For John, BLUF: Economists? They are floundering. Nothing to see here; just move along.
We are not the only place where the economy is in question. Here is a review of the situation within the European Union by The Financial Times.
The debate gripping financial markets and European capitals since the Italian elections over whether the eurozone crisis is back contains a troubling supposition: that it ever went away.Then the longish article goes off to talk about Greece. And then Italy. Then this item:
The existential threat of euro implosion may be gone. But the self-congratulatory mood that has coursed through European officialdom over the past six months coincided with deepening contractions in many economies, unemployment rising to double digits across the region, and sovereign debt levels setting new records.
We avoided the end of the world, EU leaders seem to be saying, rejoice that we only have the worst recession since the second world war.
After Olli Rehn, the EU’s economic chief, argued last month that countries should not falter over fiscal reform, Nobel prize-winning economist Paul Krugman declared a “Rehn of Terror”, prompting an online war of words between Princeton and Brussels.I think this is the interesting part. Nobel Prize winner and New York Times Columnist, Professor (Princeton) Paul Krugman and the European Unions Economic Chief, Finn Ollie Rehn, have squared off on the question of if Keynesian Economics works. This is not just an academic debate. Millions of people are counting on their nations to pick the correct answers. It is worth reading the whole Financial Times item on the "online war of words".
But, it isn't all that straight forward. Someone out there on the Internet suggested that it isn't just about government spending to stimulate the economy. It is also about the structure of the economy itself:
In many economies the burden imposed by high degrees of state participation in the economy dulls incentives and diminishes resources for more dynamic private sector activity.A friend of ours from our time in Naples, Italy, who now lives in Louisiana, is up visiting us from his Fellowship at a Westchester, NY, hospital. It is about complicated cases, where different medical problems in a single patient compound the overall problem of diagnosis and treatment. It isn't just Doctor Greg House finding the hidden answer. It is Doctor House dealing with a patient with several deadly and interacting hidden problems.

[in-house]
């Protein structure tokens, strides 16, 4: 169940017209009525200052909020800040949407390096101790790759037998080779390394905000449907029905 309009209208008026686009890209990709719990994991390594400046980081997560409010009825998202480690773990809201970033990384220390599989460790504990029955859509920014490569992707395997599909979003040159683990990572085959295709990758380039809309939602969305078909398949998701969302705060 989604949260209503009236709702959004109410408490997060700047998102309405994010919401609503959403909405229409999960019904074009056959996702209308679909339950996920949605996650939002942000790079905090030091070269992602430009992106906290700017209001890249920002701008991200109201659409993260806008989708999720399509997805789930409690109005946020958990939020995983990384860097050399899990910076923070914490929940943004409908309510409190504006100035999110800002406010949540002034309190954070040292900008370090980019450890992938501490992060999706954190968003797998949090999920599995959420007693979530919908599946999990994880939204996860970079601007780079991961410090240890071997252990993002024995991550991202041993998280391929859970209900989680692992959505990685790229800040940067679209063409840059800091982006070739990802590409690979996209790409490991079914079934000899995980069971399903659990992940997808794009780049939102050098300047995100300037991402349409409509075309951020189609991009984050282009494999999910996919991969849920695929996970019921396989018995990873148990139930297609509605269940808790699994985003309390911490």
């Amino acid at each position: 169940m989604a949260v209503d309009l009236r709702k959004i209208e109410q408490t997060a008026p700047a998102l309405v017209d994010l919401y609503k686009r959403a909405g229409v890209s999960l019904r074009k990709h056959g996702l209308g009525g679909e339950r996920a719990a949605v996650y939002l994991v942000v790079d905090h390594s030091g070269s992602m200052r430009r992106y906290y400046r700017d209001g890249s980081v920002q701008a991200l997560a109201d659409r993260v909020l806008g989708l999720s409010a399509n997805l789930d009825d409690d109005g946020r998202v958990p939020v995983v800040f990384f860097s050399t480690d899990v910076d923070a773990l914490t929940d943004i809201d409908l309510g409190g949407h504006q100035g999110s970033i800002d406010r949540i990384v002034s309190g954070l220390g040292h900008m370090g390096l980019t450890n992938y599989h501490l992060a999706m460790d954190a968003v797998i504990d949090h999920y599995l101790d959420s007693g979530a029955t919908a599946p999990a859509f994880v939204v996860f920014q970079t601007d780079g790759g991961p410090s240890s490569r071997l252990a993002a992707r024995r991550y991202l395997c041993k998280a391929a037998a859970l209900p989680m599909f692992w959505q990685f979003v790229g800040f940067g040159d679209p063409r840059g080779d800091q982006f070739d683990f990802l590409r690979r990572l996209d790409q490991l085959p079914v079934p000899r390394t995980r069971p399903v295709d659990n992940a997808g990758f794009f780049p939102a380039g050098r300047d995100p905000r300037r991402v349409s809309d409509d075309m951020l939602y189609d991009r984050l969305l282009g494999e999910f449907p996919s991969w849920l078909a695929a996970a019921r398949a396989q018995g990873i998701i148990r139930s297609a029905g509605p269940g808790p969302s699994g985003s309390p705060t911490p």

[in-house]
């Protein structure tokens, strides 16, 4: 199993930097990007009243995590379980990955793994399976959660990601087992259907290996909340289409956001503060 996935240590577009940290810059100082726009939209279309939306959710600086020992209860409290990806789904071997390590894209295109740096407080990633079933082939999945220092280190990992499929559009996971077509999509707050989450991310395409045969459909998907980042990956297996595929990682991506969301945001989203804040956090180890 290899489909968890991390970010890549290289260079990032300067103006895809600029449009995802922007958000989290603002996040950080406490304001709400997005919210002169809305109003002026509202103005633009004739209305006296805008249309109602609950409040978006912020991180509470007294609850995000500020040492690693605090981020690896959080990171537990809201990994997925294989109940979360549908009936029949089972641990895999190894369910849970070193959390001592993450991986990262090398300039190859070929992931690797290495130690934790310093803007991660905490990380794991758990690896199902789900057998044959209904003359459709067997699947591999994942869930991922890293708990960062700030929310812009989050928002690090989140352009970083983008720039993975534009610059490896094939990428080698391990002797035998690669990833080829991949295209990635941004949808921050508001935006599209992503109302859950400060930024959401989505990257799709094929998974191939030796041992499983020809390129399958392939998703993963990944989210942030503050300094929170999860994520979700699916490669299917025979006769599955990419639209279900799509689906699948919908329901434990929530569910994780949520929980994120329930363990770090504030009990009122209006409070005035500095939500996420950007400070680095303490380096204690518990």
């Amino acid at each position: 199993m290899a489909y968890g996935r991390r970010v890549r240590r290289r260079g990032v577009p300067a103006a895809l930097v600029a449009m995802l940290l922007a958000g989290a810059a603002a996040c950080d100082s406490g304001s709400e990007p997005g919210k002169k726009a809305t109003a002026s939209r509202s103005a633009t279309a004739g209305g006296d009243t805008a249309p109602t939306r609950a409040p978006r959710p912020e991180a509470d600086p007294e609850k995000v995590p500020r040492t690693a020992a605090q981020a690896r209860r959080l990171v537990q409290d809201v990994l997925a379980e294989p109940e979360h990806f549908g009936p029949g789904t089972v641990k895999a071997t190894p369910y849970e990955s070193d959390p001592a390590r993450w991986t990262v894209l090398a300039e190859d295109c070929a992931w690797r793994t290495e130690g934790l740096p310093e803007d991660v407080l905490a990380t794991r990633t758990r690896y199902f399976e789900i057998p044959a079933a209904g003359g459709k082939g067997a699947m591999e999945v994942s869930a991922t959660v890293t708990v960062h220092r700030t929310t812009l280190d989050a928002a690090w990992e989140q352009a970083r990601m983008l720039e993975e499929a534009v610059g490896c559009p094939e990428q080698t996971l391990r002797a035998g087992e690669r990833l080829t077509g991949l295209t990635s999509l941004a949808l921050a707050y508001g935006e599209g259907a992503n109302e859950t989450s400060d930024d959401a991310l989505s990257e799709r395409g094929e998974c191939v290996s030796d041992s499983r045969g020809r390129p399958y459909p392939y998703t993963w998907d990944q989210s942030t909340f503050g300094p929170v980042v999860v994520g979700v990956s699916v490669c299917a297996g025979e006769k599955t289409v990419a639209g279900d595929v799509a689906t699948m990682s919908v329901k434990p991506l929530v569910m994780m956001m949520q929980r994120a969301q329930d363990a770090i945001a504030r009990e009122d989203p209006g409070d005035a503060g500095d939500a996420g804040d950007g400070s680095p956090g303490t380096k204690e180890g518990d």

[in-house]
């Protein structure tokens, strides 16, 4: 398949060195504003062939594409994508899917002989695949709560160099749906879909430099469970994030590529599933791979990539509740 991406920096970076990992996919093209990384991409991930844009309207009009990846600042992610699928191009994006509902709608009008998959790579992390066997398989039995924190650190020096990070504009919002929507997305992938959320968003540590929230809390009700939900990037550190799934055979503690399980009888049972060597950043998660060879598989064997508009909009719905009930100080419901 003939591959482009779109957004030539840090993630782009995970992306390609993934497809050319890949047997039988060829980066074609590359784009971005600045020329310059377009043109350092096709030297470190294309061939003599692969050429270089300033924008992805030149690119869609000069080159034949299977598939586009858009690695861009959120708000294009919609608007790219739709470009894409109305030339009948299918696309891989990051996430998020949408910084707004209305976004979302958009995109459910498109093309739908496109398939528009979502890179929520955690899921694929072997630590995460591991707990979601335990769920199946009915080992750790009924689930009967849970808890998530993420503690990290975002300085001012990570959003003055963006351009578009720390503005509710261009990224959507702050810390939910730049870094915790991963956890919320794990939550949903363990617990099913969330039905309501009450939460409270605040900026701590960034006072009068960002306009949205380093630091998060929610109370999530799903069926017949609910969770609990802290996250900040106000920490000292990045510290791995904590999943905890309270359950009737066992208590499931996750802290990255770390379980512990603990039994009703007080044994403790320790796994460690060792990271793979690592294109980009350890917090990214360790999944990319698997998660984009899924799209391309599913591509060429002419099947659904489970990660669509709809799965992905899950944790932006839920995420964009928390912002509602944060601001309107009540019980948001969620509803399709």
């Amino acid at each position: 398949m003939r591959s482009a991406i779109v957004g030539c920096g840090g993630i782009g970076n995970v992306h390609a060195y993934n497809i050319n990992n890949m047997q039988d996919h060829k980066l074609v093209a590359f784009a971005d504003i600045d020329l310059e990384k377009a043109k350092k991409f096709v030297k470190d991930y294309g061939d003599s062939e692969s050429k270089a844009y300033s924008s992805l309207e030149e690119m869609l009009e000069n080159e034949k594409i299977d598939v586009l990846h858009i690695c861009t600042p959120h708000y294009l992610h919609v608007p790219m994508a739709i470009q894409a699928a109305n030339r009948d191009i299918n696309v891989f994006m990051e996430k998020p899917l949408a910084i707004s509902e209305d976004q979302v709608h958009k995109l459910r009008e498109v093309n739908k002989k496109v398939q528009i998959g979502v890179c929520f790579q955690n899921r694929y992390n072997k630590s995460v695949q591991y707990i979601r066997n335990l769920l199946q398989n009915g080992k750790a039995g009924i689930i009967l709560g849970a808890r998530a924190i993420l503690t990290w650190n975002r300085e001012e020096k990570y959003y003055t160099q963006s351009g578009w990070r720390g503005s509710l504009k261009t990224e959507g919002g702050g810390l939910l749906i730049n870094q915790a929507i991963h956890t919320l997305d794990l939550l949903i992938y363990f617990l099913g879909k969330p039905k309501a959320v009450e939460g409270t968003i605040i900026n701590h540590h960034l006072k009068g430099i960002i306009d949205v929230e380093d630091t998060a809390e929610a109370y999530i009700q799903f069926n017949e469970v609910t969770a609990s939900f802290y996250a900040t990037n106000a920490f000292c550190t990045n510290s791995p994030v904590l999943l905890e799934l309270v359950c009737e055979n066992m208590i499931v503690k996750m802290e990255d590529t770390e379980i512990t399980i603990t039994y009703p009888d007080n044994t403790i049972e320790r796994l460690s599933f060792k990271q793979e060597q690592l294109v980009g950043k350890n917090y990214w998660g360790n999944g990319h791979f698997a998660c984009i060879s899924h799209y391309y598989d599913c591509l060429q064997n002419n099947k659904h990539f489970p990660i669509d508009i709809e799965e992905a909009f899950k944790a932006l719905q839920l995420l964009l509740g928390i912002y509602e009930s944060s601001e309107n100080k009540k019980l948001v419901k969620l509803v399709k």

In France, government spending is 52.8 percent of the economy. In Italy, 48.8 percent. In Greece, 46.8 percent. In Spain, 41.1 percent. Lest we become smug, in the US it is 38.9 percent. Data are from a 2011 index compiled by The Heritage Foundation and WSJ.
When Greece and France and Italy begin privatizing more economic assets and reducing excessive regulations, then we'll know they're serious about improving their conditions. Unfortunately, these countries toyed with socialist and communist economic ideas far too long in their postwar experience, weakening intellectual foundations and popular support for market economics and private ownership of critical economic infrastructure. This and dismaying levels of corruption stifle prospects for reform.
Europe is facing an economic downturn, economies that have lost the entrepreneurial spirit within the legal (White Market) economy, perhaps unsustainable levels of Government spending, an economy working more on the black market, and general corruption.
It is a complicated soup of problems.
Regards — Cliff